Mike Trout — The shortest tenure of anyone on this list, but the guy has already put together a Hall of Fame peak by the age of 25 and only needs to gain eligibility. If he falls off to merely very good starting now he’ll have already made it. WAR is a counting stat which accumulates over a career. By the time 2017 is over, he will likely have passed Hall of Famers Tony Lazzeri, Kirby Puckett, Orlando Cepeda, Larry Doby, Nellie Fox, Bobby Doerr, Mickey Cochrane and Tony Perez. In less than seven full seasons.

UPDATE: Joey Votto — I forgot him when I first published this. Which, I dunno, was maybe some weird unconscious impulse I had which channels what I think voters will do. We’ve come a long way in appreciating on-base ability and rate stats and eschewing RBIs and things when it comes to evaluating hitters, but I feel like, to some, Votto is an extreme case here. He shouldn’t be — he’s a career .313 hitter and has slugged to the tune of .536 — but the negative narrative that has been written by some in the media that Votto is too timid a hitter or that his taking walks somehow has hurt the Reds has had some annoying staying power. All of that said: he’s only got ten years in. If he continues doing what he’s doing, he’ll be a strong Hall candidate. If he has even one or two more years where he shuts the naysayers up and, say, finishes first or second in the MVP voting, he’ll be in. Alternatively: if the Reds ever trade him to a contender and people see how valuable his production is in a lineup with even a modicum of support, that narrative changes immediately.

Others

Ian Kinsler — Dustin Pedroia without the MVP and the rings? I suppose a lot of people would take issue with that, but they’re a lot more similar than you may suspect. Kinsler has a higher bWAR in the same number of seasons as Pedroia, even if he doesn’t have the same level of fame.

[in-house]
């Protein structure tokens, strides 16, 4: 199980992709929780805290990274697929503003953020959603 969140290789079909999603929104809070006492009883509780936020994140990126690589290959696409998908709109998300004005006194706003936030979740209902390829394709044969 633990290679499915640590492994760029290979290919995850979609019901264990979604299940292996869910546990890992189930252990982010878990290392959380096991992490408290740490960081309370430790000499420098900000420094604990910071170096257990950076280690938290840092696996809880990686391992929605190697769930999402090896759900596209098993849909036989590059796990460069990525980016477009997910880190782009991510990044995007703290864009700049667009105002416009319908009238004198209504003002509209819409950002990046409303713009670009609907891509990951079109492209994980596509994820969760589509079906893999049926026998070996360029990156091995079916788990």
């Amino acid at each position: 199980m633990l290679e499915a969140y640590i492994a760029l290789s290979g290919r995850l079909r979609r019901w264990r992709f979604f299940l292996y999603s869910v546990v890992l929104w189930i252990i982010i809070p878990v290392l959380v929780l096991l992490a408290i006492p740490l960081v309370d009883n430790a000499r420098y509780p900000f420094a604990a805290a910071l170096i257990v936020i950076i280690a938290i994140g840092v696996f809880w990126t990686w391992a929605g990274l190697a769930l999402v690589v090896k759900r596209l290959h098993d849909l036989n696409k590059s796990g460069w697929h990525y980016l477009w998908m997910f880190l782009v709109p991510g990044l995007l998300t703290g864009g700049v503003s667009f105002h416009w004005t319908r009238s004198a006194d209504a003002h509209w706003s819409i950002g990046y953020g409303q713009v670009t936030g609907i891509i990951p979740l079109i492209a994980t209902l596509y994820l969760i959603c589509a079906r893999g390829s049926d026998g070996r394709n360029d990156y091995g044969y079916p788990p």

Max Scherzer — If he can keep up the peak he’s established over the past few seasons for a bit longer, or if he can show remarkable longevity, he could possibly make up for blooming a bit late.

Zach Greinke — Could go either way. We’ve likely already seen his best seasons — and his two best were, uncharacteristically for a Hall of Famer, several years apart — but if he has several more good ones, he’s in the conversation.

Felix Hernandez — I feel like 2017 will be key. Two years ago I’d have said he was well on his way, but two average seasons in a row at ages 29 and 30 could be the precursor to a less-than-Hall-of-Fame second act.

There are likewise several players who have begun careers which look a lot like guys who eventually made the Hall of Fame — Freddie Freeman, Anthony Rizzo, Chris Sale, Jose Altuve, Manny Machado, etc. etc. — but for the most part they’re just too early in the game to project. Let’s hold off on them for a few years, shall we?

I feel pretty good about this list thus far, however. What say you?